Asa is a song for at Bry’s son. Carry on and play, he says, Let the day be long. Let the shadows grow to the end of the road. I will carry you home. He gets across the joy and beauty of new fatherhood so simply. On Asa, Webb shows us that even punks can be proud fathers. The emotion is raw, the writing direct. This is a simply a beautiful tune.
This blog was almost named after a Constantines song. When I was in high school, with no cable and dial-up internet in small-town Ontario, there wasn’t much by way of culture. Hungry for anything current, I used to get nearly all my cultural cues from Ben Raynor, who wrote about youth culture in the Entertainment section of the Toronto Star. On his recommendation alone, when my family made it into Guelph every couple weeks (there was no place to buy music in my town), I would buy CDs that I had never heard before. Some of my all-time favourite records come from this era of my life: Who will Cut Our Hair When We’re Gone? by the Unicorns, S/T by Cuff the Duke, You Forgot It In People by Broken Social Scene, and Shine a Light by the Constantines. There was excitement in hearing sounds and ideas that I had never heard before. This music was loud, experimental, and more than anything (to me) urban. This stuff was my escape.
In comparison, the suburban punk and nu-metal that was played ad infinitum in basements and at absent-parent house parties sounded so pale and rote. Distortion and shouting were par for the course, but seemed so paradoxically devoid of emotion. The Constantines were different. They used distortion to channel rage, anxiety, and pain. They wrote of modern masculinity, vacant posturing, and the death of rock and roll. Bry Webb shouted and meant it. Theirs was a mature, poetic anger that was triumphant and defiant, not self-centred and vapid like so many others.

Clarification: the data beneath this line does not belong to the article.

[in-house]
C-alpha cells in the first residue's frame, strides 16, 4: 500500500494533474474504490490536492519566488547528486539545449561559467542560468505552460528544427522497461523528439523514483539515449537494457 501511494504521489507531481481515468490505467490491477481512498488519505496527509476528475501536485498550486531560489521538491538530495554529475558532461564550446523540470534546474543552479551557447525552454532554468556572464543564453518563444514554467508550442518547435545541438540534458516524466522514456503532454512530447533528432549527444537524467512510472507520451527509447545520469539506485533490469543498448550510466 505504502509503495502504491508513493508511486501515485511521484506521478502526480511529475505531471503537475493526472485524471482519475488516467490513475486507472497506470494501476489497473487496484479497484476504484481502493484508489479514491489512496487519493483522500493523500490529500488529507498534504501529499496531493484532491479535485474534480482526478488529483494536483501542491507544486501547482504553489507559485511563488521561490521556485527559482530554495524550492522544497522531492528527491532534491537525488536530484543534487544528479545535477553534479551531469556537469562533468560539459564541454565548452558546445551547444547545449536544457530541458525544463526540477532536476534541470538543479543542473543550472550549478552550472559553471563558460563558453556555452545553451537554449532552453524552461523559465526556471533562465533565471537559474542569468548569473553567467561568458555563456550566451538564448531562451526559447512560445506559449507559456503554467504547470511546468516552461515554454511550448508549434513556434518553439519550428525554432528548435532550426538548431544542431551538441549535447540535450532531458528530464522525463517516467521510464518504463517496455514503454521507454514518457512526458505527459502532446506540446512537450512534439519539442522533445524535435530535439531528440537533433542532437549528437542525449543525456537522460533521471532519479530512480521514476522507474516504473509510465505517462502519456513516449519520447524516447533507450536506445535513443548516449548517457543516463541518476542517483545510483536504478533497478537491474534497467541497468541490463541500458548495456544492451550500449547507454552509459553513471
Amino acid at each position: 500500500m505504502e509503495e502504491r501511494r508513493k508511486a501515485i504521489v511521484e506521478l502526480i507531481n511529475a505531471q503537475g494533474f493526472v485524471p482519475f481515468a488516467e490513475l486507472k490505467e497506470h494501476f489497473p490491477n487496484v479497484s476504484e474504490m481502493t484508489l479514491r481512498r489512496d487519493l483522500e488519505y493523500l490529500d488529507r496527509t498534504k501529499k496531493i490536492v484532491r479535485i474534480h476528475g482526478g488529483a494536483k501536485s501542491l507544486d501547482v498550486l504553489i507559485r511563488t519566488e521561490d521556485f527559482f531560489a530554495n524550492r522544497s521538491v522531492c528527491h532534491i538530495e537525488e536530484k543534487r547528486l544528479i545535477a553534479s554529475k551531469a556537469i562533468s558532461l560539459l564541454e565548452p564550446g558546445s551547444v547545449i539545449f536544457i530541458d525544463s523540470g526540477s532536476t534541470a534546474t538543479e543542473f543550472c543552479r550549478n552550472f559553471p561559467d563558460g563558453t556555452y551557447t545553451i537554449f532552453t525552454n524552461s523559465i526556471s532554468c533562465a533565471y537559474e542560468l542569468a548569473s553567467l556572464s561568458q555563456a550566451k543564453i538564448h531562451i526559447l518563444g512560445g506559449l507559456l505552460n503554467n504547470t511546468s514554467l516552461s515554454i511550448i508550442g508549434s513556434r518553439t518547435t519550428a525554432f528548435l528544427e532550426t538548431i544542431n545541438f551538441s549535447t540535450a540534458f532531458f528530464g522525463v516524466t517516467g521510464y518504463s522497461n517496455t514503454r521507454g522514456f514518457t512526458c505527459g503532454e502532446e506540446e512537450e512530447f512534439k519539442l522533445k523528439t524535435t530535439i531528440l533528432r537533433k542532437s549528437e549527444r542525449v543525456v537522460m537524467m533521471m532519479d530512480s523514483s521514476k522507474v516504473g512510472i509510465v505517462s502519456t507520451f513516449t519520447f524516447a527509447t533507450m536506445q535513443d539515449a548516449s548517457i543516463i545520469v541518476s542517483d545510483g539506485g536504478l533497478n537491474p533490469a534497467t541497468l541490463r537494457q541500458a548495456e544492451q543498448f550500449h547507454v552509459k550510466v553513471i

Ten years later, the Constantines are gone. Bry Webb has moved (ironically for me) to Guelph, and has started a family. His new solo record, Provider (out on Idee Fixe) is all about fatherhood, marriage, and the next chapter in his life. This record retains the stark, vivid lyrics that defined his Constantines writing, but he places these songs on a sparse, atmospheric backdrop of pedal steels, acoustic guitars, and little else.
Critics often compared the Constantines to Springsteen, for their open-hearted lyrics and incendiary live shows. If that was the case, then this record is Webb’s Nebraska. Understated and haunting, this record finds the troubadour at full lyrical maturity, and he lets his voice stand open and naked, unencumbered by the Cons’ distortion and drums. As he opined on a recent Q interview – any wrong notes are right out in the open. This gives the record a very intimate and personal feel. However, Webb is cautious to abandon the punk spirit, which he says is more about economy and immediacy than about fuzz pedals and loud drumming. These unadorned arrangements, by that logic, are punk rock distillate.